Politics is and always has been about negotiations. Lines drawn in the sand are just to test the waters. Both sides know that ultimately you give some to get some. It appears that the trade off is going to be the tax cuts for the wealthy for the extension of the unemployment benefits.
On Friday, House Democrats mustered sufficient votes to pass a bill that extended the current tax cuts to the middle class and eliminated the Bush era tax cuts for the wealthy. On Saturday, the Senate Republicans voted unanimously to defeat the Senate version of that bill. The vote was 53 (yes) to 36 (no), seven votes shy of the 60 votes needed to pass the legislation in the Senate. While Republicans voted in a bloc, four Democrats voted with the Republicans, Senators Russell Feingold of Wisconsin, Joe Manchin of West Virginia, Ben Nelson of Nebraska, and Jim Webb of Virginia, as did independent Joseph Lieberman of Connecticut.
A second measure that would have extended the tax cuts to include those earning up to $1 million annually also failed to receive the necessary 60 votes to move forward. The vote on the second measure was 53 (yes) to 37(no) with a slightly different crew of Democrats voting with the Republicans--Senators Dick Durbin of Illinois, Tom Harkin of Iowa, Jay Rockefeller of West Virginia and the ever consistent Feingold and Lieberman.
At stake is not only the continuation of the middle class tax cuts, but the Republicans are also holding the extension of unemployment benefits hostage unless they get tax cuts for all. The White House has its own demands--passage of legislation extending the unemployment benefits for millions of people, as well as renewal of expiring tax breaks for lower and middle class wage earners, college students, and businesses that hire the unemployed.
I keep hearing how Obama and the Democrats should stand firm and declare no tax cuts for the wealthy. What then? What happens to the lower class (even if you don't have to pay income tax, there are some cuts for which you may qualify), the middle class and the unemployed who will find themselves with a decrease in revenue? When you have bills to pay to keep a roof over your head and food on the table, politicians having an old west style standoff are not a source of inspiration or admiration.
The Republican Senators aren't going to cave on the extension of unemployment benefits unless they get something that they want, in this case, the extension of the tax cuts for all. They will deny culpability, spinning it to be Obama's fault for being unwilling to compromise on the tax cuts and the public will buy it. I feel like a broken record, but the office of the president has no authority to force Congress to do anything. He influences Congress but he doesn't command Congress.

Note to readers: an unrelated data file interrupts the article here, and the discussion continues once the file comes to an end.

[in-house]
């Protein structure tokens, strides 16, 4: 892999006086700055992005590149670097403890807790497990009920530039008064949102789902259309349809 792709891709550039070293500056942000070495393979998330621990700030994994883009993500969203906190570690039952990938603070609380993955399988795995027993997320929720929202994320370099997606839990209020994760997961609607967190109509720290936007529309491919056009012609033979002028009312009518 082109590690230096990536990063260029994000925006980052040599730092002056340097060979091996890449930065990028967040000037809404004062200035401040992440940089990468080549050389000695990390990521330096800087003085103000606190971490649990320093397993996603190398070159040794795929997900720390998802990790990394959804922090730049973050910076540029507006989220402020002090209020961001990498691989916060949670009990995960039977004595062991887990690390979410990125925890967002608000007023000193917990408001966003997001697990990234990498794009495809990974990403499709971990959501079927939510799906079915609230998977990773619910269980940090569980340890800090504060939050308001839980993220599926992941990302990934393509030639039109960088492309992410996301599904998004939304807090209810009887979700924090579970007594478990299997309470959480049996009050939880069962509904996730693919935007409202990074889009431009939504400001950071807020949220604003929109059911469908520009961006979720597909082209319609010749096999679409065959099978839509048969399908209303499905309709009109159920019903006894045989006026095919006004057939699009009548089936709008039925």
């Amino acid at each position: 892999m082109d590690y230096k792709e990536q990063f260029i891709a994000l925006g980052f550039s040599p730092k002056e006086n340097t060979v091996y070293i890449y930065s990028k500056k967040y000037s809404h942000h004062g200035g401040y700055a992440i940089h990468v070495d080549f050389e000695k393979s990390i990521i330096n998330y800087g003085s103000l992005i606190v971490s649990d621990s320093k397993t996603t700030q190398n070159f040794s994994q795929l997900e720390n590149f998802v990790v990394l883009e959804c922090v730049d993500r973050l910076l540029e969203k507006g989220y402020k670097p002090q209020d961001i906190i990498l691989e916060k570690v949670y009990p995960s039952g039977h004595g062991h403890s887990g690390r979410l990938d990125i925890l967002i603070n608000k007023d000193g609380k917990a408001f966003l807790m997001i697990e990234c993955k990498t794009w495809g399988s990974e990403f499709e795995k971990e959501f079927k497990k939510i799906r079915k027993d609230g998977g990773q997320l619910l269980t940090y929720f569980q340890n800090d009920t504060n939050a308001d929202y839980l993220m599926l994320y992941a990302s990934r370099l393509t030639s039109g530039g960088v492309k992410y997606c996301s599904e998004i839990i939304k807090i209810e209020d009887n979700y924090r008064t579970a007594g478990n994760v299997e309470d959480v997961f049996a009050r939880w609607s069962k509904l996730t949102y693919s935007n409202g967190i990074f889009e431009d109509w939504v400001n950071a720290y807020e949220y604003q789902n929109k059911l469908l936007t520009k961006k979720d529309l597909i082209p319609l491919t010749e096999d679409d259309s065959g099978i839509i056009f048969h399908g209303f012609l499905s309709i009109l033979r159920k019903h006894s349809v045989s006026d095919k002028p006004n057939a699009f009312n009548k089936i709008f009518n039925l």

Congress is answerable only to us and we seldom get off our collective asses to do anything to let Congress know that we will not accept their behavior.
Of course Obama can veto the bill that comes to his desk if it contains an extension of tax cuts for the wealthy. Congress has the authority to override that veto but it's unlikely that both chambers would get the votes required to do so. However, it would be an incomplete victory. Any bill that the Republicans sign on to will also include the tax cuts for the middle class as well; veto the bill and taxes for the middle class also increase allowing the Republicans to again blame Obama for failing to keep his campaign promise to not allow an increase in taxes for the middle class.
It all reminds me of that game show hosted by Howie Mandel, the one where the contestants are asked, "Deal or no deal?" To get tax cuts for the people who need them the most, the administration will have to cut a deal with the Republicans to extend the Bush cuts to all. Rumor has it that the president is holding to setting a time limit on the cuts for the wealthy so that they will expire prior to the the tax cuts for the lower and middle class.
I wouldn't want to be in Obama's shoes; no matter what he does he will be condemned by the right and the left. However, Washington will roll on as it always has, playing some shady version of "Deal or No Deal."